According to DC Comics VP-Direct Sales Bob Wayne, Neil Gaiman's Sandman: Endless Nights hardcover, shipping later this month, produced '...the largest order the book trade has ever made for any single [DC] item.' He speculated that bookstore buyers were looking at Gaiman's recent sales in that channel. 'The mass market distribution channel collectively has ordered Sandman: Endless Nights like it's the next best-selling Neil Gaiman book after American Gods,' he said. The Hugo Award-winning novel sold around 600,000 copies combined in its hardcover and mass market paperback editions, mostly in bookstores (see 'Neil Gaiman's Triumphant Return to Comics').
DC has purchased premium display positions in major book chains for the title, which will add to its visibility in that channel. Wayne stressed that the quantities ordered mean that the book chains will probably move the title quickly to the shelves. 'It's going to move through that channel that much faster just because of the sheer size of the number of pallets going into distribution hubs,' he said. This means that although pop culture stores serviced by Diamond are probably still going to have a time advantage on the title, that advantage may not be as long as it is on other DC book format products.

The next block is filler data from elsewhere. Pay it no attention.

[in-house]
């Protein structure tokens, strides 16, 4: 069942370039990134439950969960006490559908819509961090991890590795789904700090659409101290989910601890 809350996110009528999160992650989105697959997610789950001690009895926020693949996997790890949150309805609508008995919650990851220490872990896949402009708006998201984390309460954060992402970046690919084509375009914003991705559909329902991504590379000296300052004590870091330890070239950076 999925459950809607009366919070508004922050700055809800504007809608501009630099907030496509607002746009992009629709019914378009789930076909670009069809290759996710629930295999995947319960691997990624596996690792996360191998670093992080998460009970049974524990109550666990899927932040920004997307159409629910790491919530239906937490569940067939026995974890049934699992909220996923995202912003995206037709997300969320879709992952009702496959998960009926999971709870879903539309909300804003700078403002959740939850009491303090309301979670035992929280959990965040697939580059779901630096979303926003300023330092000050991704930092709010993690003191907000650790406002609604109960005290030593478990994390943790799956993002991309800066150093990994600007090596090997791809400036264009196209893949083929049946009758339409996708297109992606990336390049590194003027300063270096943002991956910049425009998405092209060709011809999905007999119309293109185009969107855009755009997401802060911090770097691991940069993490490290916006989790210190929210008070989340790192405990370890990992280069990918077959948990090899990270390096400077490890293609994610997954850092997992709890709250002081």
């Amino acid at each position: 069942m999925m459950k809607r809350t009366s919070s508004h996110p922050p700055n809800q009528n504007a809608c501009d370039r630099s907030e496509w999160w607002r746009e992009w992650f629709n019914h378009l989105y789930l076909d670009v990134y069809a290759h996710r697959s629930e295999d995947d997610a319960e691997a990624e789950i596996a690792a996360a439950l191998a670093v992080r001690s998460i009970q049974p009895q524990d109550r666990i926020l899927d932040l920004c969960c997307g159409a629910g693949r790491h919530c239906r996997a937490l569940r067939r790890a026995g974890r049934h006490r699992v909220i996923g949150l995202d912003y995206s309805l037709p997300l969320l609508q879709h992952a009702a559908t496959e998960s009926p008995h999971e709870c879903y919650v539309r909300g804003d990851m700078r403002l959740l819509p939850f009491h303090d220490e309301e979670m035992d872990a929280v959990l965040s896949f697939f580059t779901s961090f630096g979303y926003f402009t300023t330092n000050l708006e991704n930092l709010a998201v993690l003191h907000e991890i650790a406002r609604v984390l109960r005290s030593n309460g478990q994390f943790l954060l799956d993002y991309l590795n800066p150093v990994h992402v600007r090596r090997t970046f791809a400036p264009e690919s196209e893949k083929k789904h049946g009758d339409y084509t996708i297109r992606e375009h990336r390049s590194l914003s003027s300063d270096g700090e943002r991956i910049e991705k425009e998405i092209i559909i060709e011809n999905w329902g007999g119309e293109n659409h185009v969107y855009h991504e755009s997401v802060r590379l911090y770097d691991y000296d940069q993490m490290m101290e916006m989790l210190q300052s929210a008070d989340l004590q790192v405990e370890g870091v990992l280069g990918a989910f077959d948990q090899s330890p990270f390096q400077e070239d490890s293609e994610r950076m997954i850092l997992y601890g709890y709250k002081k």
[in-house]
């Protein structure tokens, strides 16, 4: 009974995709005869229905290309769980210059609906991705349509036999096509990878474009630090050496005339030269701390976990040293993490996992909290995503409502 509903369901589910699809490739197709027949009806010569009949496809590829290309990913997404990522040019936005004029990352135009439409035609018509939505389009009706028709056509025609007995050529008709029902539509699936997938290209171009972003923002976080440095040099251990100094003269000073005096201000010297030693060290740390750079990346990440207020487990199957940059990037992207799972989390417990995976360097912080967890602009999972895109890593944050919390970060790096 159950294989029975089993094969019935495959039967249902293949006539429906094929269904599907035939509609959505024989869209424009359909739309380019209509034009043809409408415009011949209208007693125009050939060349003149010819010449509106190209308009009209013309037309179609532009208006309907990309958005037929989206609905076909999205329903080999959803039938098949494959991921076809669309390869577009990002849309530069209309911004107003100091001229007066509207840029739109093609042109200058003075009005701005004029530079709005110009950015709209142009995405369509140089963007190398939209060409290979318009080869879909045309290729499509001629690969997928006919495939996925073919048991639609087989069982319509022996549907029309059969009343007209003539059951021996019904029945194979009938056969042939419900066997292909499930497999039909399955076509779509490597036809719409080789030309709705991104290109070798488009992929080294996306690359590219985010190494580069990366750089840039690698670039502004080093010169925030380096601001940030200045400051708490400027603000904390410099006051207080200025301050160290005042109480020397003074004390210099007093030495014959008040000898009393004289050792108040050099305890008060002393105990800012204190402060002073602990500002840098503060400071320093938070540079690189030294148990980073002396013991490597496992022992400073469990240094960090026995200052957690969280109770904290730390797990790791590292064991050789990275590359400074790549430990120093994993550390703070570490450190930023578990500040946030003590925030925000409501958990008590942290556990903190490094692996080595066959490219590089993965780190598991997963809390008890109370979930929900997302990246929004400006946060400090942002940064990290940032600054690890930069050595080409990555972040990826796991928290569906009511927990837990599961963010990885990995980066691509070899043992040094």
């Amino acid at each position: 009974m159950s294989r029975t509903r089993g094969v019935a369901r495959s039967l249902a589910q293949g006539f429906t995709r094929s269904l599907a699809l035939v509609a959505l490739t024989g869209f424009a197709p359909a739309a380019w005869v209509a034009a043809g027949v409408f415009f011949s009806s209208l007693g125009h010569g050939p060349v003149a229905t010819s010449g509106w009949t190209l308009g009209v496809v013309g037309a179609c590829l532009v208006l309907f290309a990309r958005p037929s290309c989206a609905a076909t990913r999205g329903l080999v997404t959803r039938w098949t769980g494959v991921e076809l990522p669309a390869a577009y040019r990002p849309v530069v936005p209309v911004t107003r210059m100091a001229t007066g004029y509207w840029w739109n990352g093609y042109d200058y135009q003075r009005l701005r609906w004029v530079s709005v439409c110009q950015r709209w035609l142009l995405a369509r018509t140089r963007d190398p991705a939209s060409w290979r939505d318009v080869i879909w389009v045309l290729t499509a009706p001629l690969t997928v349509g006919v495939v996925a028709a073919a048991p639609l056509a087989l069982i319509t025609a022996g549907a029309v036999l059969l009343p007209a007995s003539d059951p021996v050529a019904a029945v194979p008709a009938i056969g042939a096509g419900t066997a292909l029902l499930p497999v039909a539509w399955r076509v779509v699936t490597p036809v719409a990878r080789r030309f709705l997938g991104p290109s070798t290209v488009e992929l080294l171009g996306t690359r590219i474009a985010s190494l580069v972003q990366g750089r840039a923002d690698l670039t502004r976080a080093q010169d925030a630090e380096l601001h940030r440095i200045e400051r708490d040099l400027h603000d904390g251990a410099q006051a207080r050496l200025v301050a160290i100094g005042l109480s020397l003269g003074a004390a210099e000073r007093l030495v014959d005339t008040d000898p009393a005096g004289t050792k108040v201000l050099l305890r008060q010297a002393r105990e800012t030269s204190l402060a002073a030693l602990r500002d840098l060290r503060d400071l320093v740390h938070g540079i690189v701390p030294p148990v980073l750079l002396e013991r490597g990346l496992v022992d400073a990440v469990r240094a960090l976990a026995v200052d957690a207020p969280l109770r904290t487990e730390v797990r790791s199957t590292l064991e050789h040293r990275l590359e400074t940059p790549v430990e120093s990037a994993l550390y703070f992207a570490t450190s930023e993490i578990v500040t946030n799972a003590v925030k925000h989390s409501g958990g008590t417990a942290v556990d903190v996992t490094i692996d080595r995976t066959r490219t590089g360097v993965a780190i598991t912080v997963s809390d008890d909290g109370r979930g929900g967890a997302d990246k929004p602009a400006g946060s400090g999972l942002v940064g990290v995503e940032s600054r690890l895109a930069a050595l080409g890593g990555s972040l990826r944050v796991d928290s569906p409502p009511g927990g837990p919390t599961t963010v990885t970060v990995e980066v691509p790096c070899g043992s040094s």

Another implication of the big quantities, high visibility, and quick movement in the book channel is that pop culture stores may lose sales to that channel if they don't order to keep the book in stock throughout the first weeks of sales, according to Wayne. 'It's a concern to me that some of my guys, some of the customers that I service, are counting on reorders on that book, and they're going to end up missing sales while they're waiting for their reorders,' he said.
The question for retailers still fine-tuning their inventory positions on the book (which streets September 17th) is the size of the market in the different channels, and how much of it crosses over. Although consumers were first introduced to Gaiman in the comic channel, where his Sandman books established him as a best-selling writer, the Sandman trade paperbacks had a steady increase in sales through bookstores over the years after their release, and American Gods introduced Gaiman to a new set of consumers that had never purchased his work before. The sizes of those respective groups, and whether customers are 'captive' to a particular channel or will buy the book wherever they see it first will determine where the sales on the title are captured.